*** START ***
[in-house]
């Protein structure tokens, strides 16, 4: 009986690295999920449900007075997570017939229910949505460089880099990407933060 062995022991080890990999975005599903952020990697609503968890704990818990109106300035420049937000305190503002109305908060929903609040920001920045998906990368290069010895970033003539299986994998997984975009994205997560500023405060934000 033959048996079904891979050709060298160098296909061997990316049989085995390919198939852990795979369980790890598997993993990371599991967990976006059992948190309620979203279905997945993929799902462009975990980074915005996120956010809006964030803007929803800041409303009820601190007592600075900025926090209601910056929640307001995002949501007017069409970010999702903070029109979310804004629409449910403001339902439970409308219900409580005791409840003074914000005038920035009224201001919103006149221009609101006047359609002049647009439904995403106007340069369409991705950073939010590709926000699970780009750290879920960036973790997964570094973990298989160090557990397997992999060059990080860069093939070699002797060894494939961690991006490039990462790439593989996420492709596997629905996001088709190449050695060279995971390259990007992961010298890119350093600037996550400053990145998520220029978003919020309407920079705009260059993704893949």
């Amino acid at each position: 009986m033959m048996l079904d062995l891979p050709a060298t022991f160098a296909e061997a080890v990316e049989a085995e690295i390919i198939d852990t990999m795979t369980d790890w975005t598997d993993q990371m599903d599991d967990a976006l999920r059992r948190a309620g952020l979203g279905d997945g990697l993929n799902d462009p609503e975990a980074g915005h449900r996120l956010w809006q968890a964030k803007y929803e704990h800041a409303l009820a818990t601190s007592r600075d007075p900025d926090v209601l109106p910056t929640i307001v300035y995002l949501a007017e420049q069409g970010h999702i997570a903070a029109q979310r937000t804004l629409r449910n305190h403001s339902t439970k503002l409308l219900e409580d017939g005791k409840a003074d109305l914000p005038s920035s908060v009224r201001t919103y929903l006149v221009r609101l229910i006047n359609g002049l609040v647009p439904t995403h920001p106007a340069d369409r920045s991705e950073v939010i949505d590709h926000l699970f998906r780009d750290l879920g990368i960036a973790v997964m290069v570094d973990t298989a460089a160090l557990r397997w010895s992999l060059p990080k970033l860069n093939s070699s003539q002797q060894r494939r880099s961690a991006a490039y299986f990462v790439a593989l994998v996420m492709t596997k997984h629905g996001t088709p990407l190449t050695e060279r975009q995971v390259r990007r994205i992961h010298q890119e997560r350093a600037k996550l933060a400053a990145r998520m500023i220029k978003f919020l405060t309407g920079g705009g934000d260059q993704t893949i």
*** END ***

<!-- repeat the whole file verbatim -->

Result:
[in-house]
């Protein structure tokens, strides 16, 4: 009986690295999920449900007075997570017939229910949505460089880099990407933060 062995022991080890990999975005599903952020990697609503968890704990818990109106300035420049937000305190503002109305908060929903609040920001920045998906990368290069010895970033003539299986994998997984975009994205997560500023405060934000 033959048996079904891979050709060298160098296909061997990316049989085995390919198939852990795979369980790890598997993993990371599991967990976006059992948190309620979203279905997945993929799902462009975990980074915005996120956010809006964030803007929803800041409303009820601190007592600075900025926090209601910056929640307001995002949501007017069409970010999702903070029109979310804004629409449910403001339902439970409308219900409580005791409840003074914000005038920035009224201001919103006149221009609101006047359609002049647009439904995403106007340069369409991705950073939010590709926000699970780009750290879920960036973790997964570094973990298989160090557990397997992999060059990080860069093939070699002797060894494939961690991006490039990462790439593989996420492709596997629905996001088709190449050695060279995971390259990007992961010298890119350093600037996550400053990145998520220029978003919020309407920079705009260059993704893949």
């Amino acid at each position: 009986m033959m048996l079904d062995l891979p050709a060298t022991f160098a296909e061997a080890v990316e049989a085995e690295i390919i198939d852990t990999m795979t369980d790890w975005t598997d993993q990371m599903d599991d967990a976006l999920r059992r948190a309620g952020l979203g279905d997945g990697l993929n799902d462009p609503e975990a980074g915005h449900r996120l956010w809006q968890a964030k803007y929803e704990h800041a409303l009820a818990t601190s007592r600075d007075p900025d926090v209601l109106p910056t929640i307001v300035y995002l949501a007017e420049q069409g970010h999702i997570a903070a029109q979310r937000t804004l629409r449910n305190h403001s339902t439970k503002l409308l219900e409580d017939g005791k409840a003074d109305l914000p005038s920035s908060v009224r201001t919103y929903l006149v221009r609101l229910i006047n359609g002049l609040v647009p439904t995403h920001p106007a340069d369409r920045s991705e950073v939010i949505d590709h926000l699970f998906r780009d750290l879920g990368i960036a973790v997964m290069v570094d973990t298989a460089a160090l557990r397997w010895s992999l060059p990080k970033l860069n093939s070699s003539q002797q060894r494939r880099s961690a991006a490039y299986f990462v790439a593989l994998v996420m492709t596997k997984h629905g996001t088709p990407l190449t050695e060279r975009q995971v390259r990007r994205i992961h010298q890119e997560r350093a600037k996550l933060a400053a990145r998520m500023i220029k978003f919020l405060t309407g920079g705009g934000d260059q993704t893949i």